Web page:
To be fair, some folks who lose weight do wind up doing all these things. It’s well documented that even small amounts of weight loss can improve mobility and energy levels, and also gives a boost to self-image.
“Anecdotally, patients say they feel better and are happier and studies support that,” says obesity researcher Dr. Charles Burant, director of the University of Michigan’s Metabolomic and Obesity Center. “[Weight loss] puts a spring in people’s step. But to say it puts a strut in their step might be going too far.”
All of this hype leads to fairy tale expectations about weight loss. And when those expectations don’t gel with the reality, weight regain may follow. For professionals who deal with obesity issues, helping patients cope with the fact that weight loss didn’t get them a promotion or a date for Saturday night can be difficult.
'The lottery effect'
Though obese men generally have better self-esteem than obese women, both sexes may expect more from weight loss than what it can actually provide.
“I call it the lottery effect,” says dietitian Keith Ayoob, associate clinical professor of pediatrics at the Albert Einstein College of Medicine of Yeshiva University. “People think that ‘if only’ they won the lottery, life would be perfect. People who want to lose weight think the same thing.”
In a small study presented at The Obesity Society’s annual scientific meeting last year, researchers identified several key elements that lead to weight gain after weight loss surgery. A recurring theme from the study participant interviews and questionnaires was that weight loss could lead to disappointment. In turn, disappointment — whether from the amount of weight lost not meeting a patient’s expectations or that weight loss didn’t fix their problems — can lead to chronic frustration and weight regain, the bugaboo for all folks who have managed to shed pounds.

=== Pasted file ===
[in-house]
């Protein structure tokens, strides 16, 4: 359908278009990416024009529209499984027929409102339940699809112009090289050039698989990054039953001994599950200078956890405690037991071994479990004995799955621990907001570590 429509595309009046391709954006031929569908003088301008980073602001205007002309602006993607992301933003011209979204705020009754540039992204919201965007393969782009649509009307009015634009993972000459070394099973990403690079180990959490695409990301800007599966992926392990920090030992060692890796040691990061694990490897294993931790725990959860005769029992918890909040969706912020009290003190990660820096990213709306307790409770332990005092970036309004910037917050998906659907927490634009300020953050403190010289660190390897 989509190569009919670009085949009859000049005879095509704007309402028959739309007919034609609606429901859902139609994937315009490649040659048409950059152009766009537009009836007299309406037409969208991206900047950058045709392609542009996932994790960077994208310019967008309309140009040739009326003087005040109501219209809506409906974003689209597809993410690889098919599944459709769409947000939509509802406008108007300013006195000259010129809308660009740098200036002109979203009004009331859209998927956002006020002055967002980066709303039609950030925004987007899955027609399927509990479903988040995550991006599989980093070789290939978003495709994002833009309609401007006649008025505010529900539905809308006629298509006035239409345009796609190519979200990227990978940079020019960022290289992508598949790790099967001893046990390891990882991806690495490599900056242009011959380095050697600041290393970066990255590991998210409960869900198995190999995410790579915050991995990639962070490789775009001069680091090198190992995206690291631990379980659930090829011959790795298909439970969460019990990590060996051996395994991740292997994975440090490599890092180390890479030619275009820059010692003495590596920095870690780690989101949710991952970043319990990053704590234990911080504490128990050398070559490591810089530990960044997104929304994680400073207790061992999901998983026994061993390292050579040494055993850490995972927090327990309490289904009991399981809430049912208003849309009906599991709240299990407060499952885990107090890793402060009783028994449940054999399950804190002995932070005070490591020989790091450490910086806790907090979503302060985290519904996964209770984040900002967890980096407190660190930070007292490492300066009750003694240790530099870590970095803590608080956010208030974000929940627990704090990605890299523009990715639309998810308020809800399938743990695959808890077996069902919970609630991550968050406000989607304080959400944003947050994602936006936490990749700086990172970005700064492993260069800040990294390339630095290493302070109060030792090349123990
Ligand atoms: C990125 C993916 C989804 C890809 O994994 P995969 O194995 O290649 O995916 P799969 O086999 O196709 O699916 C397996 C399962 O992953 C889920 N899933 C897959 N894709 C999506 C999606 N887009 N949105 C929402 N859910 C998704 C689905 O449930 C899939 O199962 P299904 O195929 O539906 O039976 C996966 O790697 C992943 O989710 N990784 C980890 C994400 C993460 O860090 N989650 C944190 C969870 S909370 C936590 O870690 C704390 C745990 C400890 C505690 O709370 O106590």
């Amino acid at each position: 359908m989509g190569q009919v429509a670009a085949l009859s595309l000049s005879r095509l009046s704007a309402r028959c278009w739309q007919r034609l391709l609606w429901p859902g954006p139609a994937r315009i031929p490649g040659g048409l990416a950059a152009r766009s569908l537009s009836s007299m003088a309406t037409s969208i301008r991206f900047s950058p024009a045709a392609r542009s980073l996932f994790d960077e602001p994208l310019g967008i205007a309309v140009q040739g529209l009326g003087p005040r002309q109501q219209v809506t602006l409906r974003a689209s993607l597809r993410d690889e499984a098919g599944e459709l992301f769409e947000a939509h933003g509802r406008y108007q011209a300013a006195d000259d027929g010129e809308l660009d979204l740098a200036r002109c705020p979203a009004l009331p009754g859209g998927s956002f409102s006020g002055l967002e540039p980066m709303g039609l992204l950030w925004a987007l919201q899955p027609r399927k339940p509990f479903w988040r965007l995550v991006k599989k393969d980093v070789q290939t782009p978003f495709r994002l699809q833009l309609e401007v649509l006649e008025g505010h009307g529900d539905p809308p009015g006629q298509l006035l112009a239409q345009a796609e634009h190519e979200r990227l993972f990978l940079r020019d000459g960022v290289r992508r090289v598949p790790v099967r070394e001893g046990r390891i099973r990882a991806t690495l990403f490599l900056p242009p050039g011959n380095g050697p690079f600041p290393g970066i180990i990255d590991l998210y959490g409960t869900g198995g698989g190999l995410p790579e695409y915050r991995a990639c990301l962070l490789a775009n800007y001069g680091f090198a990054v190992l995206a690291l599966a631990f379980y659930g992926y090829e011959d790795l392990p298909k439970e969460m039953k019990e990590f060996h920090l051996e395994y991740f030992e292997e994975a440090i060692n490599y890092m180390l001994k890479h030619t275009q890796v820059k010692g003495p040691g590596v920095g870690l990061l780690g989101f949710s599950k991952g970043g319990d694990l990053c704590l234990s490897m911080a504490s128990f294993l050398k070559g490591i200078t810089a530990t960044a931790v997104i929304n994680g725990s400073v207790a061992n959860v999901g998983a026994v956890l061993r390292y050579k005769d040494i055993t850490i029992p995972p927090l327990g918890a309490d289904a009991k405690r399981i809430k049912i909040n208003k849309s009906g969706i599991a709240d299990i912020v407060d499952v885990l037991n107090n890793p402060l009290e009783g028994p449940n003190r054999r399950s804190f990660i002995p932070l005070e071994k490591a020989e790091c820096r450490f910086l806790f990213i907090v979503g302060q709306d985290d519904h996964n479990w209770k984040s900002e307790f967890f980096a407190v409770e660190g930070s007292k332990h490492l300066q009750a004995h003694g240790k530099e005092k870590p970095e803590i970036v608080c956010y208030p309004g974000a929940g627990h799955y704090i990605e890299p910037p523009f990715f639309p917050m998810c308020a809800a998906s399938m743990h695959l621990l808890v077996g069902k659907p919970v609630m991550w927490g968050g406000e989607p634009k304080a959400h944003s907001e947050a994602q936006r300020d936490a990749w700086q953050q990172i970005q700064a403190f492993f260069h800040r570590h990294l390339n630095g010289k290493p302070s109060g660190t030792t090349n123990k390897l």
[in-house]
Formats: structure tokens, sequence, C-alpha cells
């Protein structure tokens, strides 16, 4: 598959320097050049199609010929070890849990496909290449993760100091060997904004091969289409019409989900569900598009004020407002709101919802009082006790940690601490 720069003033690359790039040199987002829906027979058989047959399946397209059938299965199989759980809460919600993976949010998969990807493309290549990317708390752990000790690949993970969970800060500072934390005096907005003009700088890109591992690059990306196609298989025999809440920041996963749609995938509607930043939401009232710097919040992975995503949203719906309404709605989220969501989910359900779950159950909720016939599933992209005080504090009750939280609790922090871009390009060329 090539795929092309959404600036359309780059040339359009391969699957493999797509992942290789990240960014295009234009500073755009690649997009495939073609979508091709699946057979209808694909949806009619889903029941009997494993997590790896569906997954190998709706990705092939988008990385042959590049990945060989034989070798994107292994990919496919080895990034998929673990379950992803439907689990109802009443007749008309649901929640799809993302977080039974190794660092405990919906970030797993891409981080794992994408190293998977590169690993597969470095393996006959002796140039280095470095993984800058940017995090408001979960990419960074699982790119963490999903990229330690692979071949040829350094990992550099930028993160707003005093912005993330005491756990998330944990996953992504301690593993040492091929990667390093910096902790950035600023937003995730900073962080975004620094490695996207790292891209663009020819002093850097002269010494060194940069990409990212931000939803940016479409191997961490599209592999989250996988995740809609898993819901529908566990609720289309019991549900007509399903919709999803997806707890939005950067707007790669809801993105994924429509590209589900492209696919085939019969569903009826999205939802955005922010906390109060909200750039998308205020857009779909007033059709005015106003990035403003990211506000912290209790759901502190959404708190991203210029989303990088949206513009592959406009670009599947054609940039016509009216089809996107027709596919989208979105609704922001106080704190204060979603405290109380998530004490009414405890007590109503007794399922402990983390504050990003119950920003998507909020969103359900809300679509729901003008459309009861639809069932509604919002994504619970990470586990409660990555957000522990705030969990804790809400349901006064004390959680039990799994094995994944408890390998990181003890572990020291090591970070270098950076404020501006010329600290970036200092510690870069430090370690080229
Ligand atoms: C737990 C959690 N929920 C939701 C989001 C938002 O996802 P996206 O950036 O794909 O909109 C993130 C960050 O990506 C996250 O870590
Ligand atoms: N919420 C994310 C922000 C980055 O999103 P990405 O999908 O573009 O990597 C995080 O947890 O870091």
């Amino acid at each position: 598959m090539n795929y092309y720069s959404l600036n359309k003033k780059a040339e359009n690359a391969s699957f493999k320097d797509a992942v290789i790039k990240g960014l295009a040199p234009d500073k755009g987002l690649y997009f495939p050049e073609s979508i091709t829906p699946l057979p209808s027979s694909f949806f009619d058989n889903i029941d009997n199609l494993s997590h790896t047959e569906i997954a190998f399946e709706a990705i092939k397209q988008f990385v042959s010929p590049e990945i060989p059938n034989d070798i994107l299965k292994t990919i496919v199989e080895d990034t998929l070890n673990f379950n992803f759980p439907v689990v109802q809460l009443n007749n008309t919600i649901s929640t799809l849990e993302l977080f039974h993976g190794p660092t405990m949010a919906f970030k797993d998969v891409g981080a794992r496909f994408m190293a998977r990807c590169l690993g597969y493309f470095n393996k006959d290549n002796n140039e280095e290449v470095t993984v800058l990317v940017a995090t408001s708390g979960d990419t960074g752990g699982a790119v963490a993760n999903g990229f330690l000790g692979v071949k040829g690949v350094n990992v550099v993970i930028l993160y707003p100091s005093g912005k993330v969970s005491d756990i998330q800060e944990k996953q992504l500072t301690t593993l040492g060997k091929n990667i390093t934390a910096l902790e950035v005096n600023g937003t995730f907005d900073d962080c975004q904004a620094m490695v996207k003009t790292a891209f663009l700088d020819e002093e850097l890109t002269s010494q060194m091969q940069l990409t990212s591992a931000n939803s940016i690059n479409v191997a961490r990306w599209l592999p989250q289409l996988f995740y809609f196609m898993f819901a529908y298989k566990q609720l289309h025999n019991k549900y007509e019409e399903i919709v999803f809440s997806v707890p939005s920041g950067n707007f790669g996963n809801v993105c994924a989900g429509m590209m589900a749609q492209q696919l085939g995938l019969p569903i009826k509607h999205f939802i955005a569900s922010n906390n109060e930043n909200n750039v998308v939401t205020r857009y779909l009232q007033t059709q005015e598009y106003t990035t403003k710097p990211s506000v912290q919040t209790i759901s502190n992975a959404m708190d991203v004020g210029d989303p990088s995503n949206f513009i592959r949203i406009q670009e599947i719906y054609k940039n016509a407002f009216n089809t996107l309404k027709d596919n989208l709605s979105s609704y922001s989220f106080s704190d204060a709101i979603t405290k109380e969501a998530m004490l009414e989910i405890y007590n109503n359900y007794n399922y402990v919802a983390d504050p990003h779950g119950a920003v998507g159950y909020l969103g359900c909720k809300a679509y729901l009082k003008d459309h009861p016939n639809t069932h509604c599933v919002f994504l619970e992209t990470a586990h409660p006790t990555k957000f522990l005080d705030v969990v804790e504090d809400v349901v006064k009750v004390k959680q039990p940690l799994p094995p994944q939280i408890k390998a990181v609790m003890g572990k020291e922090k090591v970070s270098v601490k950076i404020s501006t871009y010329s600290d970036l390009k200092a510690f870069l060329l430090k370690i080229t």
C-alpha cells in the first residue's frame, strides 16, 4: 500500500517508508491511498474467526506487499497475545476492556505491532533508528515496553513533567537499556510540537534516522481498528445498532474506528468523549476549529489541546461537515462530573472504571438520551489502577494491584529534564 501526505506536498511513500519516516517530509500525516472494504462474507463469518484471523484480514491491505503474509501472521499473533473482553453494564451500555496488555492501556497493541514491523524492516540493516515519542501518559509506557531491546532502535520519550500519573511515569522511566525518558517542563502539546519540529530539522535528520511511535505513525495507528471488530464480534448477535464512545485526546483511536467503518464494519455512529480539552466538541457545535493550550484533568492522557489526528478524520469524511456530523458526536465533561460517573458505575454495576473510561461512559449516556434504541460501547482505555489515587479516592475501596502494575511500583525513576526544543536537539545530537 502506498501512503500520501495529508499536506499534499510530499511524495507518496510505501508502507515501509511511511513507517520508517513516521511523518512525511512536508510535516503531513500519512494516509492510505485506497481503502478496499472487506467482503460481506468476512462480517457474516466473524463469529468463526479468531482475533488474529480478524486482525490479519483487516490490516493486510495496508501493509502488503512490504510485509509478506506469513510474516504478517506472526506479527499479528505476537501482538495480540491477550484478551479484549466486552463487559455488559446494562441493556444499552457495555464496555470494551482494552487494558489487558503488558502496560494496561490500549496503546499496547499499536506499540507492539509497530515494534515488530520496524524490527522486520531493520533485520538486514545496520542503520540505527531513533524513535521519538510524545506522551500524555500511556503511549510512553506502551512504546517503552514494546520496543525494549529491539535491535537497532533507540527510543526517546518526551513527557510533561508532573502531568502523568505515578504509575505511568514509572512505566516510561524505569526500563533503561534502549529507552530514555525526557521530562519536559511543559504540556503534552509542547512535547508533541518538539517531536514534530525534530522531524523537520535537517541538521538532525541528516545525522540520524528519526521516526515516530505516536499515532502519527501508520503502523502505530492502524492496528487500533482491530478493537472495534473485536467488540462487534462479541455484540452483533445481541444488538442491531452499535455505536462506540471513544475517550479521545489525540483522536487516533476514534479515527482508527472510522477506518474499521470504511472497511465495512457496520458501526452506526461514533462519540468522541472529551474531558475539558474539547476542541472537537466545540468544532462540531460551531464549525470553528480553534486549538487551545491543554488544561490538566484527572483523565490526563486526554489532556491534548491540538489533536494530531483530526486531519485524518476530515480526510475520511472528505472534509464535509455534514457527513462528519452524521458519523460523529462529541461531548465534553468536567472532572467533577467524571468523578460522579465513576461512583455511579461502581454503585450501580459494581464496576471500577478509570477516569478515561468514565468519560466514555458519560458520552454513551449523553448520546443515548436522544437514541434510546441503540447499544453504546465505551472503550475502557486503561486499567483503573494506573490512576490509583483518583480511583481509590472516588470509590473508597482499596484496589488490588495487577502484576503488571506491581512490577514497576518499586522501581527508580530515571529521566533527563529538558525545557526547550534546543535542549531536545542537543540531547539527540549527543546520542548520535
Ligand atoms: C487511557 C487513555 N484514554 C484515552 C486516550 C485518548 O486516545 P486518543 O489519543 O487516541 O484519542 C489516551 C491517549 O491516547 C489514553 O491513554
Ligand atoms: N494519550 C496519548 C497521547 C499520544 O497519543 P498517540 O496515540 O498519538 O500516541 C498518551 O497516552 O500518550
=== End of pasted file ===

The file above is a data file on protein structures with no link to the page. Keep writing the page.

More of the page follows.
While the study focused on those who'd had bariatric surgery, the findings can be applied to those who lost weight through diet or exercise as well, says lead author Lee Kern, clinical director for Structure House, a residential weight loss facility in Durham, N.C.
“People expect a lot from weight loss, things that weight loss alone can’t deliver,” says Kern. “People think it just isn’t worth it and relapse all the way back.” And then they learn “the hard way” that success and happiness aren't linked to a number on a scale, he says.